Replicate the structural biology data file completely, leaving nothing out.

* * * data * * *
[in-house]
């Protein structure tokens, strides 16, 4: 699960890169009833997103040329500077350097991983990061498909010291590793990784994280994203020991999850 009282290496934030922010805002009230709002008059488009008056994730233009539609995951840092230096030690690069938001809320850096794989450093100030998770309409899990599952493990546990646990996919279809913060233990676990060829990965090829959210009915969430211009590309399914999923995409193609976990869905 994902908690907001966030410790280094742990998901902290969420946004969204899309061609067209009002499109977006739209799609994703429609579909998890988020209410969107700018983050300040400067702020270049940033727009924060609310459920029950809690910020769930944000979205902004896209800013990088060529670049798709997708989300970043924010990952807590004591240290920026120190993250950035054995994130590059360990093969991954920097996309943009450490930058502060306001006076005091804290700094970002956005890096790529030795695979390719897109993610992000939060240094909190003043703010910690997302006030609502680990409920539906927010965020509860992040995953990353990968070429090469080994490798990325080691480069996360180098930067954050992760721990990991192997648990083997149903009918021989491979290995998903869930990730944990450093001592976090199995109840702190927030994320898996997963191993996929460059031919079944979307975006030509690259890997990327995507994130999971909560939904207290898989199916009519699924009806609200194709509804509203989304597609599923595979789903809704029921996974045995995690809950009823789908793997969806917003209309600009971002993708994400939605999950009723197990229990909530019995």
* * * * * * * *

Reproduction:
[in-house]
């Protein structure tokens, strides 16, 4: 699960890169009833997103040329500077350097991983990061498909010291590793990784994280994203020991999850 009282290496934030922010805002009230709002008059488009008056994730233009539609995951840092230096030690690069938001809320850096794989450093100030998770309409899990599952493990546990646990996919279809913060233990676990060829990965090829959210009915969430211009590309399914999923995409193609976990869905 994902908690907001966030410790280094742990998901902290969420946004969204899309061609067209009002499109977006739209799609994703429609579909998890988020209410969107700018983050300040400067702020270049940033727009924060609310459920029950809690910020769930944000979205902004896209800013990088060529670049798709997708989300970043924010990952807590004591240290920026120190993250950035054995994130590059360990093969991954920097996309943009450490930058502060306001006076005091804290700094970002956005890096790529030795695979390719897109993610992000939060240094909190003043703010910690997302006030609502680990409920539906927010965020509860992040995953990353990968070429090469080994490798990325080691480069996360180098930067954050992760721990990991192997648990083997149903009918021989491979290995998903869930990730944990450093001592976090199995109840702190927030994320898996997963191993996929460059031919079944979307975006030509690259890997990327995507994130999971909560939904207290898989199916009519699924009806609200194709509804509203989304597609599923595979789903809704029921996974045995995690809950009823789908793997969806917003209309600009971002993708994400939605999950009723197990229990909530019995």